As Sara Lund I have a male body, a non-masculine social gender role and a masculine mental gender role.
As Claes Schmidt I have a male body, a masculine social gender role, and a masculine mental gender role.
My biological sex always remains male, that is, the sex of a man.
"Sex" can thus be considered an collective concept and it's not always the body that determines the sex.
Sometimes it's important to refer to the biological sex, when the international terms for transpeople are used.
"Male-to-female", MTF, where the first letter marks the biological sex and the last letter stands for "direction". The opposite concept is referred to as FTM (Female-to-male).
I thus identify as an MTF transvestite.
If you are confronted by a gender transgressor and feel unsure of how you should address that person, the simplest way to solve the problem is just to ask him/her how he/she identifies and wants to be addressed - and to then hold on to that form of address.
Gender identity (man or woman)
A transperson naturally spends a considerable amount of time pondering over his/her gender identity, that is, his/her experience and sensation of being a "woman" or a "man", "both" or "neither" or leaning towards one or the other direction. Human beings always know what sex they belong to, regardless of what biological sex they've been born into. You may not know immediately, but you will usually know quite early if something isn't right. And that you're not like everybody else. The sense of alienation comes at an early age. You really want to be "normal", and you're ashamed that you don't fit in.
I was so ashamed I didn't even dare to tell my mother how I felt. Or later my wife.
Gender expression (masculine or feminine)
Does a man have to look like and dress like a man in order to be considered "normal"? Only 50 years ago, trousers were thought of as typically male garments, and a woman dressed in trousers would have been considered highly "abnormal". People peeked at her and whispered about her behind her back (very much like they do about MTF transvestites today). But the few persistent women, who had the strength to be different, turned the other eye and persevered. This has led to the fact that they*ve conquered the whole masculine wardrobe, and are allowed to dress even in a suit and a tie without being thought of as deviant or "abnormal".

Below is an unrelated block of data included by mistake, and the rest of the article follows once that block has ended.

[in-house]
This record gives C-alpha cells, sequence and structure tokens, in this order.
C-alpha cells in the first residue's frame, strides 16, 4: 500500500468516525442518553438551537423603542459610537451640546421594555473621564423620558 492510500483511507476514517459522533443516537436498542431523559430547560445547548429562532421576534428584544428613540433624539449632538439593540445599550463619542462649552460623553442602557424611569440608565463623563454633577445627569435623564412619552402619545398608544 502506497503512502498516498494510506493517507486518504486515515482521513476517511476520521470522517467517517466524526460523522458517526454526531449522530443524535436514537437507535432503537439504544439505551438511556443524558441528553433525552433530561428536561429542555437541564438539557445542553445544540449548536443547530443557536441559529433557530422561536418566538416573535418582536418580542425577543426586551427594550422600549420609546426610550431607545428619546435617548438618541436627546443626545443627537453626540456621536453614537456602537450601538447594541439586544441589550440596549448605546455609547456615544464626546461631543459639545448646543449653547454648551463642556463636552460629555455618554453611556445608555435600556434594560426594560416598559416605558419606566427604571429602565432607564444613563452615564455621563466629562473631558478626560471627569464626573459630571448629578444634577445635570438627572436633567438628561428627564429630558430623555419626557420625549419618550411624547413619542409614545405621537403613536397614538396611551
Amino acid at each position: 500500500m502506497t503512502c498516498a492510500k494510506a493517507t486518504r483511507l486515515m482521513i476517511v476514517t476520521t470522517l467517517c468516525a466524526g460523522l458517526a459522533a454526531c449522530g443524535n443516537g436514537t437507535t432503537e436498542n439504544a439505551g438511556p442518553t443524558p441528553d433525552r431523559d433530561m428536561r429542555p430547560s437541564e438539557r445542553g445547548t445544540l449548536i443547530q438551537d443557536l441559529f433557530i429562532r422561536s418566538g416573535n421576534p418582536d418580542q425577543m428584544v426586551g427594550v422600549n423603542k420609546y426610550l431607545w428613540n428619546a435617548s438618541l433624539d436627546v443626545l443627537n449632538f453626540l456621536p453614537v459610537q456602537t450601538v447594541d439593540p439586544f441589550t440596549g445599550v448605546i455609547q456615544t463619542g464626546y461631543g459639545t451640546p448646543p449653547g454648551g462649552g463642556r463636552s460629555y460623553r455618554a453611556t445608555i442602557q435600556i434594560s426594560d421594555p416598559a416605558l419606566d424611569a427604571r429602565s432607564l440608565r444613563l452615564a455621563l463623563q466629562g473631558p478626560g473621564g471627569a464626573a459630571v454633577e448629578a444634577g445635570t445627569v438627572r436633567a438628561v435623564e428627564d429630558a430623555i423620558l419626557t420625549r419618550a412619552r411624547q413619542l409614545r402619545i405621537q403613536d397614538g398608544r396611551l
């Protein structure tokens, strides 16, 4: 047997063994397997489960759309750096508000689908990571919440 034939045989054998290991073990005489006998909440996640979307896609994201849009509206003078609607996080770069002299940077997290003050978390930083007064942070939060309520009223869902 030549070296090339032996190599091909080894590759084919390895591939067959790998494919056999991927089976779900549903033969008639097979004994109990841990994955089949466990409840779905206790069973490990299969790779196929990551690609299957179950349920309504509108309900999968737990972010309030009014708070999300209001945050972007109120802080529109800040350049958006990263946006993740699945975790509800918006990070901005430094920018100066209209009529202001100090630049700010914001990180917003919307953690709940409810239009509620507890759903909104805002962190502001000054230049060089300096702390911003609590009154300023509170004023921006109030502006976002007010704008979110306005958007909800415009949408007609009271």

How far would you say that the men have come?
Is it men or women who really need to liberate themselves?
Are transpeople hetero-, bi- or homosexual?
For an outsider it may be easiest to assume that the so-called hetero norm (man + woman 4ever) is at work also in these situations. That is, if a man uses the clothes and attributes usually used by women in order to attract men, he must be doing so for the same purpose - to attract a man!
The problem is that the "norm" once more clouds our sense of reason. Is it really logical that a man who is interested in men who like men, would want to "dress up" like a woman? Obviously, there are men who like "phallic women", men in women's clothes, but usually this is not the case.
There are also women who accept, or even like, men in women's clothes. And, thankfully, there's quite a few of them.
But why do you do it then, if it's not to have sex?
- Seriously! There IS more to life than sex!! Can you really not come up with any other reasons? Is it just because we're gender transgressors, that it has to be connected to sex? Do you think in the same way about parachute jumpers and divers? And singers or actors who "just looove being on stage". Is it your honest opinion that even these people give expression to their "penchant" in order to get a sexual kick out of it, or is it the "hetero norm" that makes you automatically see things in a sexual light?
What if they do it for the same reasons as I would give you - because they enjoy it and it makes them feel good!
My conclusion is thus that "sexuality" and "gender identity" are not directly related.
It's very common that transsexual men (e.g. born women) are drawn to men also in their new gender identity and thereby become homosexual or "gay" in their new identity.
The percentages of homo-, bi- and heterosexual people among transpeople are practically the same as in the rest of society.
The fact that a person is born a man but feels like a woman, or the other way around, has nothing to do with his/her sexuality, but only with the gender identity that is right for that individual.
There is thus a great difference between gender identity and sexuality.
Sara Lund/Claes Schmidt